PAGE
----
PARIS.- Marian Goodman Gallery
presents for the first time at 79, rue du Temple an exhibition of Niele Toroni.
En passant presents new paintings on canvas, oilcloth and paper as well as two site-specific interventions.
Niele Toroni belongs to the first generation of European minimalist painters active since the 1960s. His practice aims to affirm the existence of painting as such. His working method, sometimes considered radical, is as famous as it is unvarying: since 1967, he has been applying, on every type of surface, imprints of a no. 50 paintbrush at regular intervals of 30 cm. While there is no privileged color, the imprints in any given work are monochrome, and thus no travail/peinture (work/painting) is ever alike, just as no imprint of a no. 50 paintbrush is ever alike.
Toroni, who does not think of himself as an artist but as a painter, declares that his work comes into view, and must be absorbed with a single glance. He thus rejects all forms of subjectivity; the imprints of no. 50 paintbrush convey no message or mood, they tell no story. I do not visualize ideas: I apply a paintbrush, the imprints of the paintbrush become visible, and this (the work/painting) may be generative of new ideas. 1
The critical dimension of his work explores the meaning of pictorial activity, but, in contrast to the minimalist or conceptual approach, the gesture is essential. Therefore, although he does not sign his name on the material he uses, in over forty years Niele Toroni has never delegated the task of creating imprints to an assistant.
What is visible and produced by the application of the paintbrush is painting, not misappropriation or obliteration of something that is already there, writes René Denizot, art critic and friend of Toroni. The imprint made by the paintbrush is actually being produced and only exists through that gesture, in a relationship of necessity and in a structural coherence of all the elements involved in production (paper, canvas, paint, brush, surface, space, location, etc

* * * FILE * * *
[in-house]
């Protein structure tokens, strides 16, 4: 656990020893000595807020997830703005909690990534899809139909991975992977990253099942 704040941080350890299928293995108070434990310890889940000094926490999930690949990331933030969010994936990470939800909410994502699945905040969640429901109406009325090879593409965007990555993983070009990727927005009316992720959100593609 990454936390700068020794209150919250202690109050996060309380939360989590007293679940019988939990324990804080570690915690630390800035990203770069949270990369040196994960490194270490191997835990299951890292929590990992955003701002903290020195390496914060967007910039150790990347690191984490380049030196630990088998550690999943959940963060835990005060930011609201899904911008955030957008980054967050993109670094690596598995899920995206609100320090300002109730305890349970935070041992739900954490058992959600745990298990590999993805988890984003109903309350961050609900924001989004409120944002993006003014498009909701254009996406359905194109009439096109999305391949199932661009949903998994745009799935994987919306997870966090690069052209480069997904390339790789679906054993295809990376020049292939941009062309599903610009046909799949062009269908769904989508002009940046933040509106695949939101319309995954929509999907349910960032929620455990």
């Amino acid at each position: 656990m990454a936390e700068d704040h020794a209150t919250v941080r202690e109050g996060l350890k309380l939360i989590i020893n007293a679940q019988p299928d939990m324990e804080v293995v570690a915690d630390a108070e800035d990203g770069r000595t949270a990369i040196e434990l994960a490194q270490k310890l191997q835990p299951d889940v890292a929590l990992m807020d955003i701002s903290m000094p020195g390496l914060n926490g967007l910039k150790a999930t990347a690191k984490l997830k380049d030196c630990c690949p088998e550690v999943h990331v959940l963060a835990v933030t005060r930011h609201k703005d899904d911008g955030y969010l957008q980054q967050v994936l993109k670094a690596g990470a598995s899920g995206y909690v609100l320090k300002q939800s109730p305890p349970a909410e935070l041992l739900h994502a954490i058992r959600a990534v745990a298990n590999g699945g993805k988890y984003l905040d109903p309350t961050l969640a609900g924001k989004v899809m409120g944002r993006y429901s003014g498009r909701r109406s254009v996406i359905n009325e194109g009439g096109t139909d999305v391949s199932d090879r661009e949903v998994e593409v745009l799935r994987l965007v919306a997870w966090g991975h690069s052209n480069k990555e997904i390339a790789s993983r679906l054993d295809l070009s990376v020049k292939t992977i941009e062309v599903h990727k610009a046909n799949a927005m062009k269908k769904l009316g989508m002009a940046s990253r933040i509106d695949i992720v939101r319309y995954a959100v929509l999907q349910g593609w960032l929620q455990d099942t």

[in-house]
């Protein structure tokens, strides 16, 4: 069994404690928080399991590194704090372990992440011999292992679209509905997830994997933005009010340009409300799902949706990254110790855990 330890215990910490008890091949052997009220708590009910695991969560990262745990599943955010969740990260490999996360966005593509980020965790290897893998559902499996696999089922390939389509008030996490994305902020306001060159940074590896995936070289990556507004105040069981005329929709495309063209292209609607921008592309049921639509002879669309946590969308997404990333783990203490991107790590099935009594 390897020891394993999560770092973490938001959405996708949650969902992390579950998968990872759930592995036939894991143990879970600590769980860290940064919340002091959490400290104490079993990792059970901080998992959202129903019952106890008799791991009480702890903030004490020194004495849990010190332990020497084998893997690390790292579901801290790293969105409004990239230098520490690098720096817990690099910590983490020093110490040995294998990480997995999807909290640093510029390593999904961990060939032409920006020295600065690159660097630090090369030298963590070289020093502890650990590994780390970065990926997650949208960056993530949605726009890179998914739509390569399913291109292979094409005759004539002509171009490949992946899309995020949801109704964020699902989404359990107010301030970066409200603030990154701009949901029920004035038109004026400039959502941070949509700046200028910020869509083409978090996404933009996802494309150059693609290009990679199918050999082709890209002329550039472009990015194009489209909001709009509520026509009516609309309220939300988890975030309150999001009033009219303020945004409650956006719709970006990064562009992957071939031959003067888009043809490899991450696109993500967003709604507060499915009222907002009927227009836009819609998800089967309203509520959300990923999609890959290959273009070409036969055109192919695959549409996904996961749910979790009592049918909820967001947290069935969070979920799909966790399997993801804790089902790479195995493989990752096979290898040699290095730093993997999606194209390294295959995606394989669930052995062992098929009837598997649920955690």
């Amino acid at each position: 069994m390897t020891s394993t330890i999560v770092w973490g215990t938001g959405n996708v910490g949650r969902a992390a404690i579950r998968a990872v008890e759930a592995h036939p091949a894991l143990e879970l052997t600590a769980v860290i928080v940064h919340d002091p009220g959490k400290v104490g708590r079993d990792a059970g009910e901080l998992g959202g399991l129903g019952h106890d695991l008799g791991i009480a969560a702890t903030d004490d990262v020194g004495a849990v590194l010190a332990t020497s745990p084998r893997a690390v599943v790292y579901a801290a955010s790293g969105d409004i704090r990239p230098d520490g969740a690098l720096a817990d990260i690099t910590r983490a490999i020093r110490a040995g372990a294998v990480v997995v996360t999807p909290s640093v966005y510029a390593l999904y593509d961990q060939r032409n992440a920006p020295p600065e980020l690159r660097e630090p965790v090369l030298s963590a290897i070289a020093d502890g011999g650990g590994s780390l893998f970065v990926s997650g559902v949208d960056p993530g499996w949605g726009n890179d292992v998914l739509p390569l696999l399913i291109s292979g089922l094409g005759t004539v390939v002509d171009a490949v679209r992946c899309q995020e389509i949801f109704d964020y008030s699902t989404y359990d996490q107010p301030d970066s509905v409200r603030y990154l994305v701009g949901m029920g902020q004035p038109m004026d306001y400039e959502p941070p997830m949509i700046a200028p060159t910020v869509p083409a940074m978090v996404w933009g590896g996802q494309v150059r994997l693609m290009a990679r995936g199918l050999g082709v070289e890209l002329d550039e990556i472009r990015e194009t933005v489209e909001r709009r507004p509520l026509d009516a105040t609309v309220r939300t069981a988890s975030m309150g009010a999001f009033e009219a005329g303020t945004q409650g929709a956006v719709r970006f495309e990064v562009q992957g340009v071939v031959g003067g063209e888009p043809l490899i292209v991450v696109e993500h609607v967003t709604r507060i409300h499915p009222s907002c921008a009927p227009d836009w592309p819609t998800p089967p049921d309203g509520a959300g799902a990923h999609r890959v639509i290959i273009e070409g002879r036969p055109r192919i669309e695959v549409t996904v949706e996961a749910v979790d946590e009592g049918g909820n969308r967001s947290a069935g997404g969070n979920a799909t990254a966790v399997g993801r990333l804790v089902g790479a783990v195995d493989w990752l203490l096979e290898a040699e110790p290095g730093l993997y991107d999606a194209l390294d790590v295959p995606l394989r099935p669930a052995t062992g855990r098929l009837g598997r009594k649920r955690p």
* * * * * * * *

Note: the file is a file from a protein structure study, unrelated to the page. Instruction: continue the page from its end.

Toronis imprints permanently cover the walls of numerous European institutions, including Hamburger Bahnhof Museum für Gegenwart in Berlin, Castello di Rivoli in Turin, Museum Ludwig in Cologne as well as Musée des Beaux-arts in Lyon.
Born in 1937 in Muralto in the Swiss canton of Ticino, Niele Toroni studied at the école normale to become a teacher, before deciding, in 1959, at the age of 22, to come to Paris to do painting. He has lived there ever since.
Among the institutions which have supported his travail/peinture, the Musée dArt moderne de la Ville de Paris holds a special place: it is there that, in 1967, at the Salon de la Jeune Peinture, Niele Toroni exhibited his imprints with a no. 50 paintbrush for the first time. He has subsequently been invited to exhibit once again on a number of occasions, notably in 2001 (Histoires de Peinture) and most recently in 2015. He has also created two permanent site-specific interventions: Le Cabinet de peinture in 1989, and a painting over the museum entrance in 2001.
His work has been the subject of numerous solo exhibitions, notably in the following museums: Musem Kurhaus Kleve in Kleve, Germany (2002); The Museum of Modern Art in Gunma, Japan; CAPC, Musée dArt Contemporain de Bordeaux (1997); Stedelijk Museum in Amsterdam (1994); the Musée National dArt moderne (MNAM) in Paris (1991). Recently, Toroni exhibited at the Villa Pisani Bonetti in Vicenza, Italy (2012) and at the Swiss Institute in New York (2015).
The recipient of many awards, including the Meret Oppenheim Prize (2012), Toroni has also participated in major international exhibitions, including Documenta 9 (1992) and Documenta 7 (1982); the Venice Biennale (1972; 1976); and the Sao Paulo Biennale (1991). In February 2016 the city of Siegen in Germany awarded him with the Rubenspreis and in April his work will be presented at the Punta della Dogana as part of the new exhibition of the Fondation Pinault collections.
1 The Niele Toroni quotes are excerpted from a 1982 interview published in the exhibition catalogue, Niele Toroni, CAPC, Bordeaux, 1997.
2 René Denizot, Une empreinte nest jamais seule, Yvon Lambert Editeur, Paris, 1975.